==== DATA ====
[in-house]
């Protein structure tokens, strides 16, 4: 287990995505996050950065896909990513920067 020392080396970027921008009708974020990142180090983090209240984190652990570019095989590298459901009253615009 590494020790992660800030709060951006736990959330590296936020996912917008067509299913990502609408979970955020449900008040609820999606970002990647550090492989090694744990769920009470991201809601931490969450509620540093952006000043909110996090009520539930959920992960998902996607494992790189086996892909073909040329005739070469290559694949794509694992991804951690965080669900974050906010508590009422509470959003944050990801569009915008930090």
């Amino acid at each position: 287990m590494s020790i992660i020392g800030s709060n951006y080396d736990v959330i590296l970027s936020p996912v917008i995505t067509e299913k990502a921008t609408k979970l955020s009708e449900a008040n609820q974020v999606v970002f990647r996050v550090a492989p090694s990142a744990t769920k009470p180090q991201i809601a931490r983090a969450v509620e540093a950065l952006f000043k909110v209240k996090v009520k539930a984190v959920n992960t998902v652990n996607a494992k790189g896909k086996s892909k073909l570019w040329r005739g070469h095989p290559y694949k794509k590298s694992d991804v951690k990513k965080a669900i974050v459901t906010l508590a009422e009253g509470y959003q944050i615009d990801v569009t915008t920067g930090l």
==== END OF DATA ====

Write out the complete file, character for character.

[in-house]
């Protein structure tokens, strides 16, 4: 287990995505996050950065896909990513920067 020392080396970027921008009708974020990142180090983090209240984190652990570019095989590298459901009253615009 590494020790992660800030709060951006736990959330590296936020996912917008067509299913990502609408979970955020449900008040609820999606970002990647550090492989090694744990769920009470991201809601931490969450509620540093952006000043909110996090009520539930959920992960998902996607494992790189086996892909073909040329005739070469290559694949794509694992991804951690965080669900974050906010508590009422509470959003944050990801569009915008930090």
């Amino acid at each position: 287990m590494s020790i992660i020392g800030s709060n951006y080396d736990v959330i590296l970027s936020p996912v917008i995505t067509e299913k990502a921008t609408k979970l955020s009708e449900a008040n609820q974020v999606v970002f990647r996050v550090a492989p090694s990142a744990t769920k009470p180090q991201i809601a931490r983090a969450v509620e540093a950065l952006f000043k909110v209240k996090v009520k539930a984190v959920n992960t998902v652990n996607a494992k790189g896909k086996s892909k073909l570019w040329r005739g070469h095989p290559y694949k794509k590298s694992d991804v951690k990513k965080a669900i974050v459901t906010l508590a009422e009253g509470y959003q944050i615009d990801v569009t915008t920067g930090l």